Since my last, the matter of discourse still amongst the people, as also of deliberation amongst those of the state, hath been no other than of the secret act of seclusion; for besides those of Friesland, those of Guelderland, by express order, have urged it, and so have the other provinces; and yet all this, more through curiosity than opinion, that this communication, or overture, will have any great effect; for what will the other provinces do ? talk, write, make a noise ? Those of Holland will pay them in the same coin. Take up arms for the prince ? Those of Holland are stronger alone than all the rest. Demand assistance of the prince's friends, of the elector of Brandenburgh, Denmark, France ? Holland will demand assistance of England, Sweden, Spain. In short, all cordial and affected persons see well enough, that if Holland be obstinate, and that the protector doth desire to have it, they must deliver the act, and have patience, without making any disturbance here; for the aforesaid remedies are as dangerous for the one as for the other; and if the commonalty once take upon them to redress it, that will yet be worse than the rest.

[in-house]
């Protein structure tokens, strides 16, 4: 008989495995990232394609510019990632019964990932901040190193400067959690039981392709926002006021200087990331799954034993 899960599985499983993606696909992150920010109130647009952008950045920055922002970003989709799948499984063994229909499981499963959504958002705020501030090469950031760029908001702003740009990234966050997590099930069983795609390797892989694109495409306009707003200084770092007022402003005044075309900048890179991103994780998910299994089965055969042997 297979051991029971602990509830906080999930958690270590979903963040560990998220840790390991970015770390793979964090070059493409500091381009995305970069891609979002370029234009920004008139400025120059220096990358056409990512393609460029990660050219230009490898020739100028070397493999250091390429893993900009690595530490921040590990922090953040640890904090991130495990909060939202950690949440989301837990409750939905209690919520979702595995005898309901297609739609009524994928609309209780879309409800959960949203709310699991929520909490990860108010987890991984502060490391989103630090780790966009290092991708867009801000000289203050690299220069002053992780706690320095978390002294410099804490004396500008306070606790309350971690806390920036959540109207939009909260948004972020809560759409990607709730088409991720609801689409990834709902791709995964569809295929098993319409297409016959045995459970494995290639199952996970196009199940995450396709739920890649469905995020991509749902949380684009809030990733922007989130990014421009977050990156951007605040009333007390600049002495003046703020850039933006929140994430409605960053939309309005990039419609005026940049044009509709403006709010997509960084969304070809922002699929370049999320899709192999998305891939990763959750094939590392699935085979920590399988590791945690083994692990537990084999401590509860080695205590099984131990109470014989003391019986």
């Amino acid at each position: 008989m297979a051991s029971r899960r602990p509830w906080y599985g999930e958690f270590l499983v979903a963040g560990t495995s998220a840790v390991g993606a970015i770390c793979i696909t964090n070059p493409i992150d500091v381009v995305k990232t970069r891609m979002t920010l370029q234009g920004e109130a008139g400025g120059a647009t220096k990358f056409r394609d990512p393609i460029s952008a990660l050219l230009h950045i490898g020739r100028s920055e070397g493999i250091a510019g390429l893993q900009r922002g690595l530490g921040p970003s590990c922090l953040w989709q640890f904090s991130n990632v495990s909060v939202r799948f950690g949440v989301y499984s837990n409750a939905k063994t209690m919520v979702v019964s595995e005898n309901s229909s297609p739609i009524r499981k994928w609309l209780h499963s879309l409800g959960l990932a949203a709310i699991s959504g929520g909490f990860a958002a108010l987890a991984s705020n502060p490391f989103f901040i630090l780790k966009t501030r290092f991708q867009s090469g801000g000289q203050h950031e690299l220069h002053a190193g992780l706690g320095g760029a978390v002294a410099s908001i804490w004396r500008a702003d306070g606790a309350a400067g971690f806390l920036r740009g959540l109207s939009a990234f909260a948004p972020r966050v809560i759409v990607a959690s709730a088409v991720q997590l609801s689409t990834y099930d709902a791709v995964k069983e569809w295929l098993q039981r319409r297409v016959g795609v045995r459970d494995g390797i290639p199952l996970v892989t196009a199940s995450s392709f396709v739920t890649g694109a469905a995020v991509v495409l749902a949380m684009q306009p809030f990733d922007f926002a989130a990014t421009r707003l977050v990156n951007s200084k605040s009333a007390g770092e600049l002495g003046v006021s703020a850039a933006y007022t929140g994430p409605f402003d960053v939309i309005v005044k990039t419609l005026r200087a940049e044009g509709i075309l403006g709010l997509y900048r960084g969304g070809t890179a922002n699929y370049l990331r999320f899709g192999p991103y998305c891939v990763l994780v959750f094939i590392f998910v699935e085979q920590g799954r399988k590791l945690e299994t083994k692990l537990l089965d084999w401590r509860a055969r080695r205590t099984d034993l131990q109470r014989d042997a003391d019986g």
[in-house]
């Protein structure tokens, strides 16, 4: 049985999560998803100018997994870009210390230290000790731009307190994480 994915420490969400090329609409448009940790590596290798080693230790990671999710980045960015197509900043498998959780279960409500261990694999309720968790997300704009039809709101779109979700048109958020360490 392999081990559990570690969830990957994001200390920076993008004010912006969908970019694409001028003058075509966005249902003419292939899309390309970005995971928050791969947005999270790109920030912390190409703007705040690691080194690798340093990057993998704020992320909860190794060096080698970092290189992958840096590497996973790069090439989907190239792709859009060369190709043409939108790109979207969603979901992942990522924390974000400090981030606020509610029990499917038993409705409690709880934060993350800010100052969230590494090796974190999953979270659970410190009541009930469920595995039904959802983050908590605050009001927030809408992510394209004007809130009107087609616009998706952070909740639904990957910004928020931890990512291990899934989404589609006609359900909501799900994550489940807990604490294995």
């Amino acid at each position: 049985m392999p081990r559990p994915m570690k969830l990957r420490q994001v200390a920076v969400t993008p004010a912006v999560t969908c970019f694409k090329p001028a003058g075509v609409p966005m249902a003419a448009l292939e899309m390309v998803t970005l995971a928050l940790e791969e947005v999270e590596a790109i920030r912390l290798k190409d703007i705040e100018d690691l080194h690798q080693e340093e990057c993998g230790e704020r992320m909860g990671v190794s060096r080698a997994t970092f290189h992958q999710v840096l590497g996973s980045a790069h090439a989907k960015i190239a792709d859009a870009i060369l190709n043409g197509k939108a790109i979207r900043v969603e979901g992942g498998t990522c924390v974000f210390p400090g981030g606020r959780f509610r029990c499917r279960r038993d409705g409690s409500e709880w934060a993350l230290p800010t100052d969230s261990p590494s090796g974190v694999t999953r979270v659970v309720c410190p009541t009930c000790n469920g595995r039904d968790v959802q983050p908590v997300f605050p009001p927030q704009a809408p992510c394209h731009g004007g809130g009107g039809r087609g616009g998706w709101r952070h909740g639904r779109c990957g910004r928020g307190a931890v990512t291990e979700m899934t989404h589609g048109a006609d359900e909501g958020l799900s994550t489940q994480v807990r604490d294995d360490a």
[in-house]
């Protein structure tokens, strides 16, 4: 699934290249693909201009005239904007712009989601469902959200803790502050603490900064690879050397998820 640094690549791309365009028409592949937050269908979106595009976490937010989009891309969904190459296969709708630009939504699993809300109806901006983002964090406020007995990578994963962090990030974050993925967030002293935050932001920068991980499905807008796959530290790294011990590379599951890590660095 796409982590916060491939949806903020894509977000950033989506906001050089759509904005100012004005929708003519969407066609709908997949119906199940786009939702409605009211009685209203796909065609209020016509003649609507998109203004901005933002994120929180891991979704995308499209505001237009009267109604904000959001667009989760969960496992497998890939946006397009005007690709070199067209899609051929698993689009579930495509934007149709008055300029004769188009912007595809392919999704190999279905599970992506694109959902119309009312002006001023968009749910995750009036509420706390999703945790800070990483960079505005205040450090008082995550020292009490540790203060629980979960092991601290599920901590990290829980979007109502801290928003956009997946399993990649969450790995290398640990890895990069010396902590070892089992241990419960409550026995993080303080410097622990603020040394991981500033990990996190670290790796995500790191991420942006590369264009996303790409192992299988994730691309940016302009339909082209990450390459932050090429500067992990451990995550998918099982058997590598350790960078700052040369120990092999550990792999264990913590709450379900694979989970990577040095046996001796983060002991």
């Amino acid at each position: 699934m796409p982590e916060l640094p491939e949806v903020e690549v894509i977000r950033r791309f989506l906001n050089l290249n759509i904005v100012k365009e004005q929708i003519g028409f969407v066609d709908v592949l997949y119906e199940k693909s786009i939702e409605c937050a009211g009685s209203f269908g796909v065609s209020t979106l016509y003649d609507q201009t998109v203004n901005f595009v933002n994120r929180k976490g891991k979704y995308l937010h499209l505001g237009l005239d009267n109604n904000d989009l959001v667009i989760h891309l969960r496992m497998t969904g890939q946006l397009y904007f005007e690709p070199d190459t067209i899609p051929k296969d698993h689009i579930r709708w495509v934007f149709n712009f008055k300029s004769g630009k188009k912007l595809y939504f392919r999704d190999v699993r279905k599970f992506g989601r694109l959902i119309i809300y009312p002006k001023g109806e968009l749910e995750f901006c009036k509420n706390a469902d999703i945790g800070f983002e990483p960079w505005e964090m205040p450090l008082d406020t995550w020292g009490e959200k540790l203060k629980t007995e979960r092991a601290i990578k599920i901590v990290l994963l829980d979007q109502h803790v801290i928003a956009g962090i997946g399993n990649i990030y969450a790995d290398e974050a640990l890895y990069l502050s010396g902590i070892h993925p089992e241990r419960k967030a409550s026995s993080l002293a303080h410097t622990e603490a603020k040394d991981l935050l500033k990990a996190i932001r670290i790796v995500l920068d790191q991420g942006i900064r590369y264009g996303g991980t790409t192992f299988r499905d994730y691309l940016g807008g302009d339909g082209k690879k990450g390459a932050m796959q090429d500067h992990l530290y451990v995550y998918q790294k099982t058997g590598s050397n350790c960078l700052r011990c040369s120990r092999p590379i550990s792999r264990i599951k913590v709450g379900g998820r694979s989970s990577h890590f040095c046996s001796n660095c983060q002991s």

Yet, through curiosity, it seemeth, that the provinces will have a copy and overture; upon which was debated and disputed the fifth and sixth of this month.

Those of Holland have continually insisted to say, that the said overture and copy as yet would not be only unseasonable, but also against the good and service of the state; desiring, that the provinces would have patience, till that in England this business have an end one way or other; having given their reasons in writing, and resolution of the fourth of June.

But the other provinces, perceiving that they could get no copy by these means, have at last resolved to write, as they have done, to the embassadors that are in England, to the end they may write back what hath passed, and to send a copy of the act. This letter is written by the greffier himself, to keep it the more private; but I do hear, that it doth contain very compassive terms for the young prince.